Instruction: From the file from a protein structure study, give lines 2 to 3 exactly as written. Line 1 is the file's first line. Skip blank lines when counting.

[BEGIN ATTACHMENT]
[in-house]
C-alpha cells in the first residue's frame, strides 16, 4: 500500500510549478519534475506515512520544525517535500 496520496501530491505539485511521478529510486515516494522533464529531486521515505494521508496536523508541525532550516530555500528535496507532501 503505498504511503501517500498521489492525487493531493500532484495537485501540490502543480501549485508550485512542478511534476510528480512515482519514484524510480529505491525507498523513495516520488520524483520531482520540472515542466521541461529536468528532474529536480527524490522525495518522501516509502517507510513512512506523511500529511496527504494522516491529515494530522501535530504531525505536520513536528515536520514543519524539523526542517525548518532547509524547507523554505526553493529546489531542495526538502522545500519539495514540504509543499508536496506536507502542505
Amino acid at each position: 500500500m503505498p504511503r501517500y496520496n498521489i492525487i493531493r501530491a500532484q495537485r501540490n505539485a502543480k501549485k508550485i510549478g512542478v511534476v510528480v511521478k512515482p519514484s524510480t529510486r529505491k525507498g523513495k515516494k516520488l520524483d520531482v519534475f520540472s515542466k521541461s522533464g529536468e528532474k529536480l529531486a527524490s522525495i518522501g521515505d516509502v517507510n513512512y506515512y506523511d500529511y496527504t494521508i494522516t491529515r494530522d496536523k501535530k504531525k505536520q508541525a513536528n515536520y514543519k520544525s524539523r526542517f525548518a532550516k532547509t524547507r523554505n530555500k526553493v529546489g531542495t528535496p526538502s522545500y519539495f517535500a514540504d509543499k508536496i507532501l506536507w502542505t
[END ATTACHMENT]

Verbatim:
C-alpha cells in the first residue's frame, strides 16, 4: 500500500510549478519534475506515512520544525517535500 496520496501530491505539485511521478529510486515516494522533464529531486521515505494521508496536523508541525532550516530555500528535496507532501 503505498504511503501517500498521489492525487493531493500532484495537485501540490502543480501549485508550485512542478511534476510528480512515482519514484524510480529505491525507498523513495516520488520524483520531482520540472515542466521541461529536468528532474529536480527524490522525495518522501516509502517507510513512512506523511500529511496527504494522516491529515494530522501535530504531525505536520513536528515536520514543519524539523526542517525548518532547509524547507523554505526553493529546489531542495526538502522545500519539495514540504509543499508536496506536507502542505
Amino acid at each position: 500500500m503505498p504511503r501517500y496520496n498521489i492525487i493531493r501530491a500532484q495537485r501540490n505539485a502543480k501549485k508550485i510549478g512542478v511534476v510528480v511521478k512515482p519514484s524510480t529510486r529505491k525507498g523513495k515516494k516520488l520524483d520531482v519534475f520540472s515542466k521541461s522533464g529536468e528532474k529536480l529531486a527524490s522525495i518522501g521515505d516509502v517507510n513512512y506515512y506523511d500529511y496527504t494521508i494522516t491529515r494530522d496536523k501535530k504531525k505536520q508541525a513536528n515536520y514543519k520544525s524539523r526542517f525548518a532550516k532547509t524547507r523554505n530555500k526553493v529546489g531542495t528535496p526538502s522545500y519539495f517535500a514540504d509543499k508536496i507532501l506536507w502542505t